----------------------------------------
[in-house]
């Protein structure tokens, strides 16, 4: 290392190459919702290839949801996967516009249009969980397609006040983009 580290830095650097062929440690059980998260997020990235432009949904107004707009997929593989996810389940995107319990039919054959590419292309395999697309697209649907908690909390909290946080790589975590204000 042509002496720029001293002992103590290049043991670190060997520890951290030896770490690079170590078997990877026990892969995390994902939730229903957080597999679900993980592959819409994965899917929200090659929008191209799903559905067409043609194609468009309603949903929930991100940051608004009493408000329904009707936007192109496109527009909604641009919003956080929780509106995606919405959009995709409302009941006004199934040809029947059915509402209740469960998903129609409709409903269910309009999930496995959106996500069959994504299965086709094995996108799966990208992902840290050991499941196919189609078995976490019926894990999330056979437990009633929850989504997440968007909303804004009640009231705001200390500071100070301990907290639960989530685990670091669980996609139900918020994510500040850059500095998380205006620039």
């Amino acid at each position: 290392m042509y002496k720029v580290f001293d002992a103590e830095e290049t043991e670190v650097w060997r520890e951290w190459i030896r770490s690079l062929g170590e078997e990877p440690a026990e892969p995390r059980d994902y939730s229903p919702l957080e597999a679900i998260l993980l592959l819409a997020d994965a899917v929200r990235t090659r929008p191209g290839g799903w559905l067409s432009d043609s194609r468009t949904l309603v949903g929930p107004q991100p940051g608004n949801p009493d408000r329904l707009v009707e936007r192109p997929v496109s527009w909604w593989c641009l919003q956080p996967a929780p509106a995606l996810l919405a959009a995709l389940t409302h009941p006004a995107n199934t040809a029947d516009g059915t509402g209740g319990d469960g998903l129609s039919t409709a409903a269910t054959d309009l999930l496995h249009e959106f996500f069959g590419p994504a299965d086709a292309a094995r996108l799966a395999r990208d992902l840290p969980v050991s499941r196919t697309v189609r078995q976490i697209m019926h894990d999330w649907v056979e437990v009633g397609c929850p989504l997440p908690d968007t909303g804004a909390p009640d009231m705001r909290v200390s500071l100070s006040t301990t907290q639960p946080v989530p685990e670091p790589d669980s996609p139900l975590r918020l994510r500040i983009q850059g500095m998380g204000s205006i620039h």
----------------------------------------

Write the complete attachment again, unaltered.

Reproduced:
[in-house]
């Protein structure tokens, strides 16, 4: 290392190459919702290839949801996967516009249009969980397609006040983009 580290830095650097062929440690059980998260997020990235432009949904107004707009997929593989996810389940995107319990039919054959590419292309395999697309697209649907908690909390909290946080790589975590204000 042509002496720029001293002992103590290049043991670190060997520890951290030896770490690079170590078997990877026990892969995390994902939730229903957080597999679900993980592959819409994965899917929200090659929008191209799903559905067409043609194609468009309603949903929930991100940051608004009493408000329904009707936007192109496109527009909604641009919003956080929780509106995606919405959009995709409302009941006004199934040809029947059915509402209740469960998903129609409709409903269910309009999930496995959106996500069959994504299965086709094995996108799966990208992902840290050991499941196919189609078995976490019926894990999330056979437990009633929850989504997440968007909303804004009640009231705001200390500071100070301990907290639960989530685990670091669980996609139900918020994510500040850059500095998380205006620039």
């Amino acid at each position: 290392m042509y002496k720029v580290f001293d002992a103590e830095e290049t043991e670190v650097w060997r520890e951290w190459i030896r770490s690079l062929g170590e078997e990877p440690a026990e892969p995390r059980d994902y939730s229903p919702l957080e597999a679900i998260l993980l592959l819409a997020d994965a899917v929200r990235t090659r929008p191209g290839g799903w559905l067409s432009d043609s194609r468009t949904l309603v949903g929930p107004q991100p940051g608004n949801p009493d408000r329904l707009v009707e936007r192109p997929v496109s527009w909604w593989c641009l919003q956080p996967a929780p509106a995606l996810l919405a959009a995709l389940t409302h009941p006004a995107n199934t040809a029947d516009g059915t509402g209740g319990d469960g998903l129609s039919t409709a409903a269910t054959d309009l999930l496995h249009e959106f996500f069959g590419p994504a299965d086709a292309a094995r996108l799966a395999r990208d992902l840290p969980v050991s499941r196919t697309v189609r078995q976490i697209m019926h894990d999330w649907v056979e437990v009633g397609c929850p989504l997440p908690d968007t909303g804004a909390p009640d009231m705001r909290v200390s500071l100070s006040t301990t907290q639960p946080v989530p685990e670091p790589d669980s996609p139900l975590r918020l994510r500040i983009q850059g500095m998380g204000s205006i620039h």